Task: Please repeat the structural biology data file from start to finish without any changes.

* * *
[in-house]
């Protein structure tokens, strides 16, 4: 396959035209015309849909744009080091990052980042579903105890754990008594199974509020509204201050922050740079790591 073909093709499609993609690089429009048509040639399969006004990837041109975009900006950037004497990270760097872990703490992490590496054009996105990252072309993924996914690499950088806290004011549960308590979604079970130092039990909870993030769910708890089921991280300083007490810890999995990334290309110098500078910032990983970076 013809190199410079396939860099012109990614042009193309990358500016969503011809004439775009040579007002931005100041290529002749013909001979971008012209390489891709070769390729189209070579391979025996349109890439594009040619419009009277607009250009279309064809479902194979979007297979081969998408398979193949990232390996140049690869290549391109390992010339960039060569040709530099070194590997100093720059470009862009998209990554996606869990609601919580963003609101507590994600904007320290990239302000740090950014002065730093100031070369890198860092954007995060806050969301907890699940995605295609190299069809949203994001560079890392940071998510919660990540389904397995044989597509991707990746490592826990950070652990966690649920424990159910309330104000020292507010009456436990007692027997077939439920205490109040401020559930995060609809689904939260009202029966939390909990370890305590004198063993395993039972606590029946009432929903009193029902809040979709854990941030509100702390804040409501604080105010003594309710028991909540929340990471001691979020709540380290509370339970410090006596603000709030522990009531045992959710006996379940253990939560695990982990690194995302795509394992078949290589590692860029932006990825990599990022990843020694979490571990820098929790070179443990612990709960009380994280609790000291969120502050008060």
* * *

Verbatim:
[in-house]
């Protein structure tokens, strides 16, 4: 396959035209015309849909744009080091990052980042579903105890754990008594199974509020509204201050922050740079790591 073909093709499609993609690089429009048509040639399969006004990837041109975009900006950037004497990270760097872990703490992490590496054009996105990252072309993924996914690499950088806290004011549960308590979604079970130092039990909870993030769910708890089921991280300083007490810890999995990334290309110098500078910032990983970076 013809190199410079396939860099012109990614042009193309990358500016969503011809004439775009040579007002931005100041290529002749013909001979971008012209390489891709070769390729189209070579391979025996349109890439594009040619419009009277607009250009279309064809479902194979979007297979081969998408398979193949990232390996140049690869290549391109390992010339960039060569040709530099070194590997100093720059470009862009998209990554996606869990609601919580963003609101507590994600904007320290990239302000740090950014002065730093100031070369890198860092954007995060806050969301907890699940995605295609190299069809949203994001560079890392940071998510919660990540389904397995044989597509991707990746490592826990950070652990966690649920424990159910309330104000020292507010009456436990007692027997077939439920205490109040401020559930995060609809689904939260009202029966939390909990370890305590004198063993395993039972606590029946009432929903009193029902809040979709854990941030509100702390804040409501604080105010003594309710028991909540929340990471001691979020709540380290509370339970410090006596603000709030522990009531045992959710006996379940253990939560695990982990690194995302795509394992078949290589590692860029932006990825990599990022990843020694979490571990820098929790070179443990612990709960009380994280609790000291969120502050008060």